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New hunger strike on Texas death row

By Kelly Booker | January 26, 2007 | Page 2

A GROUP of Texas death row prisoners have launched another hunger strike to begin the new year. On January 1, 21 prisoners on death row participated in a "solidarity fast" for at least three days. Three weeks later, five inmates were still refusing food.

A hunger strike begun in late 2006 brought international attention to the terrible conditions at Texas' Polunsky Unit, where prisoners are confined to 60-square-foot cells for 23 hours a day.

Since 1999, there has been no group recreation, work programs, television access or religious services for death row prisoners. No contact visits are allowed, and prisoners are only permitted one five-minute phone call every six months. Their mail is censored, the quality of food is low, and health and dental services are inadequate.

This latest hunger strike echoes the demands that prisoners made last year: better meals, maintenance of cells, proper health care and the necessities for hygiene and laundry. The hunger strikers are also calling for an end to excessive punitive measures used against death row prisoners, especially those making protests.

What you can do

For more information on the struggle on Texas' death row, including detailed reports of individual protests and the response of the riot teams, go to the DRIVE Movement Web site. DRIVE is asking supporters to write a letter to the Texas Department of Criminal Justice and to Texas representatives calling on them to meet the group's demands. Click here to download a sample letter.

 

Demonstrations by prisoners took place throughout the month, initiated by DRIVE (Death Row Inner-communalist Vanguard Engagement). The group has doubled in size since last year and now includes nine men. Two members, Steven Woods and Reginald Blanton, are among those still on hunger strike.

In addition to the fast, prisoners have engaged in sit-ins, occupations and other actions to call attention to the mistreatment of prisoners and to protest capital punishment. "A bunch of people are protesting, and this is just the beginning," said DRIVE member Robert Will. "We've been planning and organizing really strong this past month." said DRIVE member Robert Will.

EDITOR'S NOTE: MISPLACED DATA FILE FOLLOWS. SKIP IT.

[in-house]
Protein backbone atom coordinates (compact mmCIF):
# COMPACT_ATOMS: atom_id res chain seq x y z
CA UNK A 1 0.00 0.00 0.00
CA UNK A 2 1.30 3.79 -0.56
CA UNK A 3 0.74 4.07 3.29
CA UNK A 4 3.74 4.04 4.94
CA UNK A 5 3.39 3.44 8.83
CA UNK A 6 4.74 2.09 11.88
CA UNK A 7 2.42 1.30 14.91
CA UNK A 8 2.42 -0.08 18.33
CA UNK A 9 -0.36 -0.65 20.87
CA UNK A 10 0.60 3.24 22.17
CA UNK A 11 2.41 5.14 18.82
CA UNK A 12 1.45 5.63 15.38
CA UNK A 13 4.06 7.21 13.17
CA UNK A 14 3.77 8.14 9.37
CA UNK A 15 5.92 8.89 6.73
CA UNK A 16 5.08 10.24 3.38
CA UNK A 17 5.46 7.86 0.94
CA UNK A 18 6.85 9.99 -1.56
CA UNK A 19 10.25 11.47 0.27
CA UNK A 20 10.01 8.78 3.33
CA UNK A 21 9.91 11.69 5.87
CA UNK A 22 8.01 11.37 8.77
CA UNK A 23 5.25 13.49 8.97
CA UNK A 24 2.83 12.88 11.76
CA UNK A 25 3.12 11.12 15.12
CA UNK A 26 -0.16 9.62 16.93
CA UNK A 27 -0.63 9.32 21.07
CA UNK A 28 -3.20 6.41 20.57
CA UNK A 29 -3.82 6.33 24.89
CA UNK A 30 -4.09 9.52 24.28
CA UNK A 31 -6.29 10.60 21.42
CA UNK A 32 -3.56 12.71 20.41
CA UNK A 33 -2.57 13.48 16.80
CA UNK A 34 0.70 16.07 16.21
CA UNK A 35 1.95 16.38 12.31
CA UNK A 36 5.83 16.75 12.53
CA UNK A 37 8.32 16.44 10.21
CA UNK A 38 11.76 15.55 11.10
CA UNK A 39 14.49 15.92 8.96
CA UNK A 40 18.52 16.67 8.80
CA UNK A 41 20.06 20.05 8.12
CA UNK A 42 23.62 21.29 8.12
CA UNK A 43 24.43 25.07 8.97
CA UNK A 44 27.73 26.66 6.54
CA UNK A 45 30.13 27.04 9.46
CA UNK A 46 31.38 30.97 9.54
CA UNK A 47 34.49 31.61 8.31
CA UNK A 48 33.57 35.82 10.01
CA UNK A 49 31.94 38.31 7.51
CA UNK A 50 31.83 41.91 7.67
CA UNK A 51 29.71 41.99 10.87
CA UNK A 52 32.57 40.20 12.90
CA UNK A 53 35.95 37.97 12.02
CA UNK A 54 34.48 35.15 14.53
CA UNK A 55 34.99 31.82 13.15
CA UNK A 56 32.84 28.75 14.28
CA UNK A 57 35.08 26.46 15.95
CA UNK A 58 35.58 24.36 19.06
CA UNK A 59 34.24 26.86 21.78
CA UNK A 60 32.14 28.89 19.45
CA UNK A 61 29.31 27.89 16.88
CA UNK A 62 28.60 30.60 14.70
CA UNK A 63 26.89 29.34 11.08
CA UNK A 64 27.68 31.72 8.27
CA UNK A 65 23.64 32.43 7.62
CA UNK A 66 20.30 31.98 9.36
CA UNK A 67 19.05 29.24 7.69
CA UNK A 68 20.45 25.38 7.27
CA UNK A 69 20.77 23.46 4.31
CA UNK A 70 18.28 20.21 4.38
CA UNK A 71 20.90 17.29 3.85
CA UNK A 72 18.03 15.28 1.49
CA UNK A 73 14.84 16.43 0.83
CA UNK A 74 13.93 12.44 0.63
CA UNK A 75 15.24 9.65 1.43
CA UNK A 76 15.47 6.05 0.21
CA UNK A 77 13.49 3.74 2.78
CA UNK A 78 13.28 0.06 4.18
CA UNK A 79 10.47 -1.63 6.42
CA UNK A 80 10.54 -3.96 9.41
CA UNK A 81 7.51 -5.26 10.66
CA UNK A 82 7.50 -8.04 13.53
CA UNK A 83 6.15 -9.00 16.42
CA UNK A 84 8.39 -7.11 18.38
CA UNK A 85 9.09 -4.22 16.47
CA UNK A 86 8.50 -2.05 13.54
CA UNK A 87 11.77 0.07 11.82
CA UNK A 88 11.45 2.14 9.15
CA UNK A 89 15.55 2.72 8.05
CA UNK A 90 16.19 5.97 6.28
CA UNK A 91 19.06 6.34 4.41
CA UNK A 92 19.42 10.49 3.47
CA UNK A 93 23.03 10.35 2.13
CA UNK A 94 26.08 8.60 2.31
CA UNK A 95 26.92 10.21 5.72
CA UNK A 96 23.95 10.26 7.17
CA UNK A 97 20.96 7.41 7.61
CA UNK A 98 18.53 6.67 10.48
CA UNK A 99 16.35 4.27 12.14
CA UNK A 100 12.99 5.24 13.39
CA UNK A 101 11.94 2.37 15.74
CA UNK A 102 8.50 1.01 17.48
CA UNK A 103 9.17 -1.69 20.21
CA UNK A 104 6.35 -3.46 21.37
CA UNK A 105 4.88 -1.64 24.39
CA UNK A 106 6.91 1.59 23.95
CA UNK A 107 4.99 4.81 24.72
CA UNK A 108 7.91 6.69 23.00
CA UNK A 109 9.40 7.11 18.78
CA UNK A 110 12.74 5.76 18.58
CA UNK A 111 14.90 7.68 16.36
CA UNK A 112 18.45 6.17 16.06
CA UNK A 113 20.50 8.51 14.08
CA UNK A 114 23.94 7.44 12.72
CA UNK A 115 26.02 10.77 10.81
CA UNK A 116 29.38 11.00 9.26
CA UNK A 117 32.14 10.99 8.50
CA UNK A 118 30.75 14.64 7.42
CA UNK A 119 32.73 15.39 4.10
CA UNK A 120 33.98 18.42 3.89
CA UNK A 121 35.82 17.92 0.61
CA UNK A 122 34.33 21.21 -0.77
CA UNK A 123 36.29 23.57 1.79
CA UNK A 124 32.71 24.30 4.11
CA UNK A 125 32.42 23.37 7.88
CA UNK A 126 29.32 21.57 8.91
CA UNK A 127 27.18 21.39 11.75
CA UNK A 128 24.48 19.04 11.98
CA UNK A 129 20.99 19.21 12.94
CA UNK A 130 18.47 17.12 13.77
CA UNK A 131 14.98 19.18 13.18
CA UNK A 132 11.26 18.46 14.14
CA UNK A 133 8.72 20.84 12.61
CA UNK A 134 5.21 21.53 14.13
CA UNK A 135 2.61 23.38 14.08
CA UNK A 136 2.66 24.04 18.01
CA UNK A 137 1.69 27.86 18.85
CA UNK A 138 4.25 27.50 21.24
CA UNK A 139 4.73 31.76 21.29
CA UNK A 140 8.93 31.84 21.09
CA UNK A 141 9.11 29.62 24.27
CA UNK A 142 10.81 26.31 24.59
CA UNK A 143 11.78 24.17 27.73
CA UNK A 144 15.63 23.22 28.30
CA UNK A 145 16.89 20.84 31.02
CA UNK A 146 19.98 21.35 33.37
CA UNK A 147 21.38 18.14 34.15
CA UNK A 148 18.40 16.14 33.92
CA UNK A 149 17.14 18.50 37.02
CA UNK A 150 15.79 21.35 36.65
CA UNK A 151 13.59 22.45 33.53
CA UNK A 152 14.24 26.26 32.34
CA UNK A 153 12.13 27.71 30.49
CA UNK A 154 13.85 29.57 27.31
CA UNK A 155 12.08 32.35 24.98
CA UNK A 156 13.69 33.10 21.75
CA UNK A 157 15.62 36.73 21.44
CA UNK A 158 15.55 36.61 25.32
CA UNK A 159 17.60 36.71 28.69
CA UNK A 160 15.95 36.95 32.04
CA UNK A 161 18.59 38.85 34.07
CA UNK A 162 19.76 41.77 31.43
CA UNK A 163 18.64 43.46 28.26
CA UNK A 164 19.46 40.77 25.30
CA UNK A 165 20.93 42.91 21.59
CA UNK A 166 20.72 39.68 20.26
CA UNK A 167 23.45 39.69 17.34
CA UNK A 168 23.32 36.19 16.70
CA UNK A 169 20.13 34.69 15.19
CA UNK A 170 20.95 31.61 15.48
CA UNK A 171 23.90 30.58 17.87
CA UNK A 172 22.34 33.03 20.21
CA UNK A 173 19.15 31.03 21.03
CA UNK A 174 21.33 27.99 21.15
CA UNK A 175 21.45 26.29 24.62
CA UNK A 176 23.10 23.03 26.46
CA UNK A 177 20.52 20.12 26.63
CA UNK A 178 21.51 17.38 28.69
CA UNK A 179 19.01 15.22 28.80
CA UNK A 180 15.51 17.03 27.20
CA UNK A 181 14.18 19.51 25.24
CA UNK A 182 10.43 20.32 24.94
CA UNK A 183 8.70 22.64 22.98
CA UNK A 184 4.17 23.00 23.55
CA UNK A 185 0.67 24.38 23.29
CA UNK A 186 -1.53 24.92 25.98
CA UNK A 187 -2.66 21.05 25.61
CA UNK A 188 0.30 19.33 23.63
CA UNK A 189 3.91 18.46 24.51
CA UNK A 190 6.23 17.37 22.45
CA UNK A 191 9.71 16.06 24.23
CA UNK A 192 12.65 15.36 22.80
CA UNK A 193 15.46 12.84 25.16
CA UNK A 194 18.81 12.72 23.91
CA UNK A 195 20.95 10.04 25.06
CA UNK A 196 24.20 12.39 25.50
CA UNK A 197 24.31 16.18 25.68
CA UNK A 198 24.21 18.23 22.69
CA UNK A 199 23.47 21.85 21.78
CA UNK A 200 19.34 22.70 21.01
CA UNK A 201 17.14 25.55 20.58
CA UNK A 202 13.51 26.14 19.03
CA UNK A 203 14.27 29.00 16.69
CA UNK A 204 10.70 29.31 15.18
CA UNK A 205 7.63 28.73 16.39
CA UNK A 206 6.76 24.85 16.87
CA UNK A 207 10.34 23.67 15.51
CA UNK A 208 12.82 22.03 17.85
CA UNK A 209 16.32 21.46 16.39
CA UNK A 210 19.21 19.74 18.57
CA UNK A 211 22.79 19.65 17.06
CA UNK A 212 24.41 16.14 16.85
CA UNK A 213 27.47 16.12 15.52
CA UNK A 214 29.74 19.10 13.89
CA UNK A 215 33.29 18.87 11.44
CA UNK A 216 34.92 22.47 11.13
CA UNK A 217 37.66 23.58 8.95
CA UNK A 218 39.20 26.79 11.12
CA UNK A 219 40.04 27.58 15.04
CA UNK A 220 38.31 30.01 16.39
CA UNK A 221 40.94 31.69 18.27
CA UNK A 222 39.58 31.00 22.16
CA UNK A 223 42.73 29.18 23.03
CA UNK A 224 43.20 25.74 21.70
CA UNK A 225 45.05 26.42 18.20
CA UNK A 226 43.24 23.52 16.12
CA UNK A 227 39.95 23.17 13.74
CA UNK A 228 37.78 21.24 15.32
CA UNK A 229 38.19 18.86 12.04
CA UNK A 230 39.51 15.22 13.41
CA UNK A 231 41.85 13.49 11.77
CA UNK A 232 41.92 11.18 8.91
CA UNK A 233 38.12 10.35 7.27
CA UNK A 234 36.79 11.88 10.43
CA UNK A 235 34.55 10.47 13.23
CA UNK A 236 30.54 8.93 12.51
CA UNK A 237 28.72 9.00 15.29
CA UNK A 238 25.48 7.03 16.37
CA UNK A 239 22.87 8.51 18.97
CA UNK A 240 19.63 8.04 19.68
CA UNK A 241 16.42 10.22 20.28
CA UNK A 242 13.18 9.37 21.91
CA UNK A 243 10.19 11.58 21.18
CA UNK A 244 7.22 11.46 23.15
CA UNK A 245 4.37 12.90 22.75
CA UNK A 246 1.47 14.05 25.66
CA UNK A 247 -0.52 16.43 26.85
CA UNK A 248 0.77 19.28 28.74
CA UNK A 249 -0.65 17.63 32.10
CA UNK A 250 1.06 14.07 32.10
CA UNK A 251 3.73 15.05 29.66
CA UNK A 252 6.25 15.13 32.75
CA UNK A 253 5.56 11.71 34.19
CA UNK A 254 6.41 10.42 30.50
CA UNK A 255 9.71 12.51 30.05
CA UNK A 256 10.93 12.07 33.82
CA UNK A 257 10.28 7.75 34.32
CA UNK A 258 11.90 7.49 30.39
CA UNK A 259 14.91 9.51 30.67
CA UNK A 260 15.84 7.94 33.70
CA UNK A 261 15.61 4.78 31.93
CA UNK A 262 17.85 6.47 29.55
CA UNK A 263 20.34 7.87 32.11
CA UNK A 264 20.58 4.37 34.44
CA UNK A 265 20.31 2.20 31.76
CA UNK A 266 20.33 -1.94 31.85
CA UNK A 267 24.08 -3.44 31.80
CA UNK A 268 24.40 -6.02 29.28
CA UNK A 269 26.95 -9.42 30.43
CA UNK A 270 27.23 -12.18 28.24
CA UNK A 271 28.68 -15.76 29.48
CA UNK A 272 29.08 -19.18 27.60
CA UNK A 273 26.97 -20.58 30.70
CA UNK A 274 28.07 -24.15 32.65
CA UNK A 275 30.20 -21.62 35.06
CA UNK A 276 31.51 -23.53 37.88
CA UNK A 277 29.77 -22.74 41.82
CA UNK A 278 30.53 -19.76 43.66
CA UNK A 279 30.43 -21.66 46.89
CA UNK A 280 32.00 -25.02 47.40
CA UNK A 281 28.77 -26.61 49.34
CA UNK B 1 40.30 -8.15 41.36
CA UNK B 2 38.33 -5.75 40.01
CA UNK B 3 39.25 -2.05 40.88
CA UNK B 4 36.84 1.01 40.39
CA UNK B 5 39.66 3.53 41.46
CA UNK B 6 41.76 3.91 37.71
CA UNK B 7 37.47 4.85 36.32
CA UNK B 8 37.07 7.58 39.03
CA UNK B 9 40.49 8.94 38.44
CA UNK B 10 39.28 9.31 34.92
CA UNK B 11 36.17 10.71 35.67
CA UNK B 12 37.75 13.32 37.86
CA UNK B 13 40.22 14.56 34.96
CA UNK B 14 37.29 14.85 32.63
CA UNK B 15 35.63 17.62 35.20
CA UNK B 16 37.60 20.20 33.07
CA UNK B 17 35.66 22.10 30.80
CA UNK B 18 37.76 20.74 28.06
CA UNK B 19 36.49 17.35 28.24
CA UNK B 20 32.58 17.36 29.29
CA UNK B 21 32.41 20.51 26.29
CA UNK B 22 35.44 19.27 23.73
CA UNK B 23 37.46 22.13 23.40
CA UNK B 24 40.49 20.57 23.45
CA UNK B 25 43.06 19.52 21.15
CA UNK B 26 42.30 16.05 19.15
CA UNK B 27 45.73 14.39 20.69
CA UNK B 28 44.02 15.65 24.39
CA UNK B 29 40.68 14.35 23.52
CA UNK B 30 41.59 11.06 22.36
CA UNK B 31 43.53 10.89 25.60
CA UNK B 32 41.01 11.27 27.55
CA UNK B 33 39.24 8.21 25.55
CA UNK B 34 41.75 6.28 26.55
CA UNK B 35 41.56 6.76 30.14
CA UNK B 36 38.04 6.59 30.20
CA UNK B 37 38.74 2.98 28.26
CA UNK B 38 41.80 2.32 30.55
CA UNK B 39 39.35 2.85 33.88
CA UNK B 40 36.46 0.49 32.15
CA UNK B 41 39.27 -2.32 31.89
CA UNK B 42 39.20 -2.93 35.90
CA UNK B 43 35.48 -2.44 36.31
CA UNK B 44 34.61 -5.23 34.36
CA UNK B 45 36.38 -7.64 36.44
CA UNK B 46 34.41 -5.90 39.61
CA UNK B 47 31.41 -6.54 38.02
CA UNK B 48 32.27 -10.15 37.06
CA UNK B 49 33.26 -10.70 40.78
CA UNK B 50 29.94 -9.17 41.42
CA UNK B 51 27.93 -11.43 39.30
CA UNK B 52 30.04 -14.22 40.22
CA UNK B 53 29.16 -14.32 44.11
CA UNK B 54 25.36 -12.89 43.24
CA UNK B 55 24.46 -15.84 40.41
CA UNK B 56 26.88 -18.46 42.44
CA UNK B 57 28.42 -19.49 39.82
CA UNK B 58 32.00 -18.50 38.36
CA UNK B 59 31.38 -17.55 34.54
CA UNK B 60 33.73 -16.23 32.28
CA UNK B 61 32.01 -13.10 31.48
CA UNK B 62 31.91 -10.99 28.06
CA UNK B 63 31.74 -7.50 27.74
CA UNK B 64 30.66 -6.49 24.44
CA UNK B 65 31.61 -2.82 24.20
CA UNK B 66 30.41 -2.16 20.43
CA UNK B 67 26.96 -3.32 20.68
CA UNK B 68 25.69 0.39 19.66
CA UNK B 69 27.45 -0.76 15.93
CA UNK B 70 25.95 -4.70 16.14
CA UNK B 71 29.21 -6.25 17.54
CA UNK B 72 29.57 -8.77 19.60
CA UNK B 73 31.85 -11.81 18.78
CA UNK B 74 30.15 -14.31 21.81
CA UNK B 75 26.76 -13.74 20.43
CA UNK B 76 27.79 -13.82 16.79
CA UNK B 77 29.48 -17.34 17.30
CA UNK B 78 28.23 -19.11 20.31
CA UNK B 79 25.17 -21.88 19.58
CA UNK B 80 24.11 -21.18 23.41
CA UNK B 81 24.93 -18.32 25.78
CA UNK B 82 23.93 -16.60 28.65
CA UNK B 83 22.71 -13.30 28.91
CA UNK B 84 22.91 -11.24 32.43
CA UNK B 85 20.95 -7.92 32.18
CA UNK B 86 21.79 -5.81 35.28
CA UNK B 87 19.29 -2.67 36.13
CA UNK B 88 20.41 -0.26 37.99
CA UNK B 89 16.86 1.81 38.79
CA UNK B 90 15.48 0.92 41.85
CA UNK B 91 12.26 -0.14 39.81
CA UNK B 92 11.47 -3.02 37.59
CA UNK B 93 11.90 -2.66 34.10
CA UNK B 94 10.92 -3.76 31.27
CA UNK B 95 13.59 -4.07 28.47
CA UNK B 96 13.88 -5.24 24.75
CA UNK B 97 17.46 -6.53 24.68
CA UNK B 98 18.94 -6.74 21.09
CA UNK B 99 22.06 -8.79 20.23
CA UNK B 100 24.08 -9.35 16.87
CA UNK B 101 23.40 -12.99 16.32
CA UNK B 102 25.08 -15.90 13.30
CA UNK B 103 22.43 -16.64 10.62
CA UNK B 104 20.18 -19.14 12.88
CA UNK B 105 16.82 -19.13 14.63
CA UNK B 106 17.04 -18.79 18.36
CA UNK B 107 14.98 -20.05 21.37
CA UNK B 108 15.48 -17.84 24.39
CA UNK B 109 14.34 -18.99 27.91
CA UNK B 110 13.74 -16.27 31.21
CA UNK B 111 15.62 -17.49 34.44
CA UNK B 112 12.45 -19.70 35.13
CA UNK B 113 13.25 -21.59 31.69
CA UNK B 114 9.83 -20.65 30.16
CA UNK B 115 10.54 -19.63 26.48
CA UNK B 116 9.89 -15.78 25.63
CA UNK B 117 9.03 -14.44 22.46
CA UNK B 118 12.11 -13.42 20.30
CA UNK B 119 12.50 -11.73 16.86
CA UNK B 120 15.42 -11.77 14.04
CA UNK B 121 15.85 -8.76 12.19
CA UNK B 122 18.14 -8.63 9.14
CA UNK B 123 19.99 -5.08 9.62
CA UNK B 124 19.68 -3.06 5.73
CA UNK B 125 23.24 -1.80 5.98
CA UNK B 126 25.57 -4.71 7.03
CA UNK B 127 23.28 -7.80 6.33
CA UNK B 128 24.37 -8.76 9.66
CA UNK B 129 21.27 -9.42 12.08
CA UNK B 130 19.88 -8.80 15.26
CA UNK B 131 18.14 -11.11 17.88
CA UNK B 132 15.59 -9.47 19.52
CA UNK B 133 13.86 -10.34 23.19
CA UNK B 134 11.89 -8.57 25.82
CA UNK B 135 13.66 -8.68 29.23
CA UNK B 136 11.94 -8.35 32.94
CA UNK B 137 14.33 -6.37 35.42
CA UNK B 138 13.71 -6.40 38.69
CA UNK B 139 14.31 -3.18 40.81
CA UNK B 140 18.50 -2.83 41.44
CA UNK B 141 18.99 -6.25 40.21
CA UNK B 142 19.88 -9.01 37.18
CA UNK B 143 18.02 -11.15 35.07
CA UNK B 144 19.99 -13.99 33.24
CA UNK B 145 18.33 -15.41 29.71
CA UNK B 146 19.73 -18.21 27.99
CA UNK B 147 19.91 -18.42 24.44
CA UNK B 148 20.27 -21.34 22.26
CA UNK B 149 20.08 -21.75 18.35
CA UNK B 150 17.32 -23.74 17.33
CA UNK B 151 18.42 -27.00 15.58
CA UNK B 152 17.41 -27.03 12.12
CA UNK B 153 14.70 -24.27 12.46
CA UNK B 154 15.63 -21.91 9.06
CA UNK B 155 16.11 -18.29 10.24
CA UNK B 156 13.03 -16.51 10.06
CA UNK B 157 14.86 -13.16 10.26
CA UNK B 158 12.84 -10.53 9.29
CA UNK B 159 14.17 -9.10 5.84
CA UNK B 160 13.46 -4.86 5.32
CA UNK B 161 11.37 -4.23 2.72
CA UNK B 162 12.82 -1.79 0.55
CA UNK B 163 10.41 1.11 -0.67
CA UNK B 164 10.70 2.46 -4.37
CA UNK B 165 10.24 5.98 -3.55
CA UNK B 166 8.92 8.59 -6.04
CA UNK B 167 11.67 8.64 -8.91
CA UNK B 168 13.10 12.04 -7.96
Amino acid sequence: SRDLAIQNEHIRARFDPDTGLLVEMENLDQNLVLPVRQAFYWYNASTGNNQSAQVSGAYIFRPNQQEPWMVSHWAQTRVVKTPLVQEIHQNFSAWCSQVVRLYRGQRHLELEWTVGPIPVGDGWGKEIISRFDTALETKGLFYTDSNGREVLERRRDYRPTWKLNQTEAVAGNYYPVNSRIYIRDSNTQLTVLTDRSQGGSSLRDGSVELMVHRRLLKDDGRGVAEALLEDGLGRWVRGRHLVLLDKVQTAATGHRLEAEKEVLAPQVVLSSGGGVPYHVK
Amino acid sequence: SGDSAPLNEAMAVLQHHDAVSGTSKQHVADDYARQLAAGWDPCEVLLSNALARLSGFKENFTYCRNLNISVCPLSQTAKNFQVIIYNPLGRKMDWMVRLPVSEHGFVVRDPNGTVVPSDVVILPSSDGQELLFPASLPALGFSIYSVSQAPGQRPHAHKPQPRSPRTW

Texas has responded to the protests with riot teams and assaults with military-grade chemical agents. Nevertheless, the prisoners' actions have forced the Texas Department of Criminal Justice (TDCJ) to take notice.

After all executions were halted in California, Florida and Maryland in December, the chair of the Texas House Corrections Committee asked for a meeting with DRIVE supporters on the outside. He promised to "look into" seven grievances raised by DRIVE, including visitation limitations, poor health services and the use of chemical gas against inmates.

DRIVE is asking for supporters to send letters to state officials to ensure that they follow through. "What we're doing on the inside is important, but there are limits to what we can do," Will explained. "What we really need is a movement on the outside."

Texas leads the nation in state-sponsored killings--almost half of all executions in the U.S. last year took place in the death chamber in Huntsville. The struggle against the death penalty by activists on the outside combined with actions of the men and women on death row could shake up the Texas death machine in 2007.

As hunger striker Reginald Blanton wrote, "This is how the New Year should be brought in--with RESISTANCE!"

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